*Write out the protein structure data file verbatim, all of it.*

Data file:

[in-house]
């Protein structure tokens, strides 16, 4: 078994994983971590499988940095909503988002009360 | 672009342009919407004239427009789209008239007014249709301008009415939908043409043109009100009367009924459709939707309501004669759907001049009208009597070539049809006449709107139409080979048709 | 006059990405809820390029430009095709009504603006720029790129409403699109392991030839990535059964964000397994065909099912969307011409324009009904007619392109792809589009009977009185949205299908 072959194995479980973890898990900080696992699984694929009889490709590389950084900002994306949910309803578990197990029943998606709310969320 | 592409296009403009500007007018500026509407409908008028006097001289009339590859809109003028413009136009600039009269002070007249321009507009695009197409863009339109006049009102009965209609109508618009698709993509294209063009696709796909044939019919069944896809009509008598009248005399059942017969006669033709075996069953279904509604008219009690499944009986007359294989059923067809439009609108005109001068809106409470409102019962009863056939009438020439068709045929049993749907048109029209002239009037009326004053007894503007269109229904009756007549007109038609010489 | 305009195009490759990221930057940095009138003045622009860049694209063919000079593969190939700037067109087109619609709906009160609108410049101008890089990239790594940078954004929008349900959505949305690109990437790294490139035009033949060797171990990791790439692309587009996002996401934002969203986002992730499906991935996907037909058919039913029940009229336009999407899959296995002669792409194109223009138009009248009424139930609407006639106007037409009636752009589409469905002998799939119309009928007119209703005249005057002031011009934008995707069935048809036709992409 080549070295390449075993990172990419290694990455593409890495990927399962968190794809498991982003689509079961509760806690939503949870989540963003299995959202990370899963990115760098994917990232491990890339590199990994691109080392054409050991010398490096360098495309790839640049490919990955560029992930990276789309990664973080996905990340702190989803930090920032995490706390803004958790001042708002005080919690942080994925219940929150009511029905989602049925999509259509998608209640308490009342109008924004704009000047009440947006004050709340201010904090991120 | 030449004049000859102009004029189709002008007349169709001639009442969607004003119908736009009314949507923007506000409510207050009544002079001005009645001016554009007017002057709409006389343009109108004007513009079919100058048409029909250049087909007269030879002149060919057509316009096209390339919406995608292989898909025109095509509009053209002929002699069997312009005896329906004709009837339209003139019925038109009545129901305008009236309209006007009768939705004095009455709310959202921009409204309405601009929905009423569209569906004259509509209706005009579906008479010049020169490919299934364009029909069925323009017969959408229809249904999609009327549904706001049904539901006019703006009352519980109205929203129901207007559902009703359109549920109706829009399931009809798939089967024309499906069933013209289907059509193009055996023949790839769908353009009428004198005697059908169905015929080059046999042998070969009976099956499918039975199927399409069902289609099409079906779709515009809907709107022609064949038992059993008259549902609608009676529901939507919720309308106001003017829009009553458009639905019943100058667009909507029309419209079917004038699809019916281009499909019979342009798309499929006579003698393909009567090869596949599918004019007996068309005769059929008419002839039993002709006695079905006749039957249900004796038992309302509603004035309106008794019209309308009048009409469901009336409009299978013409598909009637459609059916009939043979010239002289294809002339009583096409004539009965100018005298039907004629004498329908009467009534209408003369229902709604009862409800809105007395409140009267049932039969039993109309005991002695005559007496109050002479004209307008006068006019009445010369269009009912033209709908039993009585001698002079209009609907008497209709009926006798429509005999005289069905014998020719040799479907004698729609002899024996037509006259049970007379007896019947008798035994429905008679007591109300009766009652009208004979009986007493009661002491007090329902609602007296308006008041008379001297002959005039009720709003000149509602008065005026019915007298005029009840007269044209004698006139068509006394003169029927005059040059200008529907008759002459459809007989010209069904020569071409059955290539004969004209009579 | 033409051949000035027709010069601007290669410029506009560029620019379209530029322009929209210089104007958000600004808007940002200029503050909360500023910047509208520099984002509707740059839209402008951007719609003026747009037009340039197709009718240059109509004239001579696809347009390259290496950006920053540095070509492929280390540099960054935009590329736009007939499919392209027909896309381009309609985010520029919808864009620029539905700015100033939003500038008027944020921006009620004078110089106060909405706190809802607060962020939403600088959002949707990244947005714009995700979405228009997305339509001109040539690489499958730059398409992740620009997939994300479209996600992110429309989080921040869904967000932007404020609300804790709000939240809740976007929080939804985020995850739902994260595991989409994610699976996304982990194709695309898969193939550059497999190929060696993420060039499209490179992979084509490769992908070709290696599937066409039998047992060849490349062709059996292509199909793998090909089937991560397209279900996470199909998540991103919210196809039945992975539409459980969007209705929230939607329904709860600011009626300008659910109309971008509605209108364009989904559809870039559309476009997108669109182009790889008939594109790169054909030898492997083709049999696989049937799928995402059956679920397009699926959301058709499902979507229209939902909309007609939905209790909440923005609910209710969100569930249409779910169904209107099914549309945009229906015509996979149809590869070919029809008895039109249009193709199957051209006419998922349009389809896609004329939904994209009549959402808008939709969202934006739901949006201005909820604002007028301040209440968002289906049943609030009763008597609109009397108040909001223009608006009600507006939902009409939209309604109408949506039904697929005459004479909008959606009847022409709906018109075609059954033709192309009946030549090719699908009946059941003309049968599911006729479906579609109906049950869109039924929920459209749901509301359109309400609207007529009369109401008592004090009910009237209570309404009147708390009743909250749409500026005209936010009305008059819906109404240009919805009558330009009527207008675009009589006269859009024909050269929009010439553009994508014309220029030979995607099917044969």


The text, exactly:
[in-house]
């Protein structure tokens, strides 16, 4: 078994994983971590499988940095909503988002009360 | 672009342009919407004239427009789209008239007014249709301008009415939908043409043109009100009367009924459709939707309501004669759907001049009208009597070539049809006449709107139409080979048709 | 006059990405809820390029430009095709009504603006720029790129409403699109392991030839990535059964964000397994065909099912969307011409324009009904007619392109792809589009009977009185949205299908 072959194995479980973890898990900080696992699984694929009889490709590389950084900002994306949910309803578990197990029943998606709310969320 | 592409296009403009500007007018500026509407409908008028006097001289009339590859809109003028413009136009600039009269002070007249321009507009695009197409863009339109006049009102009965209609109508618009698709993509294209063009696709796909044939019919069944896809009509008598009248005399059942017969006669033709075996069953279904509604008219009690499944009986007359294989059923067809439009609108005109001068809106409470409102019962009863056939009438020439068709045929049993749907048109029209002239009037009326004053007894503007269109229904009756007549007109038609010489 | 305009195009490759990221930057940095009138003045622009860049694209063919000079593969190939700037067109087109619609709906009160609108410049101008890089990239790594940078954004929008349900959505949305690109990437790294490139035009033949060797171990990791790439692309587009996002996401934002969203986002992730499906991935996907037909058919039913029940009229336009999407899959296995002669792409194109223009138009009248009424139930609407006639106007037409009636752009589409469905002998799939119309009928007119209703005249005057002031011009934008995707069935048809036709992409 080549070295390449075993990172990419290694990455593409890495990927399962968190794809498991982003689509079961509760806690939503949870989540963003299995959202990370899963990115760098994917990232491990890339590199990994691109080392054409050991010398490096360098495309790839640049490919990955560029992930990276789309990664973080996905990340702190989803930090920032995490706390803004958790001042708002005080919690942080994925219940929150009511029905989602049925999509259509998608209640308490009342109008924004704009000047009440947006004050709340201010904090991120 | 030449004049000859102009004029189709002008007349169709001639009442969607004003119908736009009314949507923007506000409510207050009544002079001005009645001016554009007017002057709409006389343009109108004007513009079919100058048409029909250049087909007269030879002149060919057509316009096209390339919406995608292989898909025109095509509009053209002929002699069997312009005896329906004709009837339209003139019925038109009545129901305008009236309209006007009768939705004095009455709310959202921009409204309405601009929905009423569209569906004259509509209706005009579906008479010049020169490919299934364009029909069925323009017969959408229809249904999609009327549904706001049904539901006019703006009352519980109205929203129901207007559902009703359109549920109706829009399931009809798939089967024309499906069933013209289907059509193009055996023949790839769908353009009428004198005697059908169905015929080059046999042998070969009976099956499918039975199927399409069902289609099409079906779709515009809907709107022609064949038992059993008259549902609608009676529901939507919720309308106001003017829009009553458009639905019943100058667009909507029309419209079917004038699809019916281009499909019979342009798309499929006579003698393909009567090869596949599918004019007996068309005769059929008419002839039993002709006695079905006749039957249900004796038992309302509603004035309106008794019209309308009048009409469901009336409009299978013409598909009637459609059916009939043979010239002289294809002339009583096409004539009965100018005298039907004629004498329908009467009534209408003369229902709604009862409800809105007395409140009267049932039969039993109309005991002695005559007496109050002479004209307008006068006019009445010369269009009912033209709908039993009585001698002079209009609907008497209709009926006798429509005999005289069905014998020719040799479907004698729609002899024996037509006259049970007379007896019947008798035994429905008679007591109300009766009652009208004979009986007493009661002491007090329902609602007296308006008041008379001297002959005039009720709003000149509602008065005026019915007298005029009840007269044209004698006139068509006394003169029927005059040059200008529907008759002459459809007989010209069904020569071409059955290539004969004209009579 | 033409051949000035027709010069601007290669410029506009560029620019379209530029322009929209210089104007958000600004808007940002200029503050909360500023910047509208520099984002509707740059839209402008951007719609003026747009037009340039197709009718240059109509004239001579696809347009390259290496950006920053540095070509492929280390540099960054935009590329736009007939499919392209027909896309381009309609985010520029919808864009620029539905700015100033939003500038008027944020921006009620004078110089106060909405706190809802607060962020939403600088959002949707990244947005714009995700979405228009997305339509001109040539690489499958730059398409992740620009997939994300479209996600992110429309989080921040869904967000932007404020609300804790709000939240809740976007929080939804985020995850739902994260595991989409994610699976996304982990194709695309898969193939550059497999190929060696993420060039499209490179992979084509490769992908070709290696599937066409039998047992060849490349062709059996292509199909793998090909089937991560397209279900996470199909998540991103919210196809039945992975539409459980969007209705929230939607329904709860600011009626300008659910109309971008509605209108364009989904559809870039559309476009997108669109182009790889008939594109790169054909030898492997083709049999696989049937799928995402059956679920397009699926959301058709499902979507229209939902909309007609939905209790909440923005609910209710969100569930249409779910169904209107099914549309945009229906015509996979149809590869070919029809008895039109249009193709199957051209006419998922349009389809896609004329939904994209009549959402808008939709969202934006739901949006201005909820604002007028301040209440968002289906049943609030009763008597609109009397108040909001223009608006009600507006939902009409939209309604109408949506039904697929005459004479909008959606009847022409709906018109075609059954033709192309009946030549090719699908009946059941003309049968599911006729479906579609109906049950869109039924929920459209749901509301359109309400609207007529009369109401008592004090009910009237209570309404009147708390009743909250749409500026005209936010009305008059819906109404240009919805009558330009009527207008675009009589006269859009024909050269929009010439553009994508014309220029030979995607099917044969």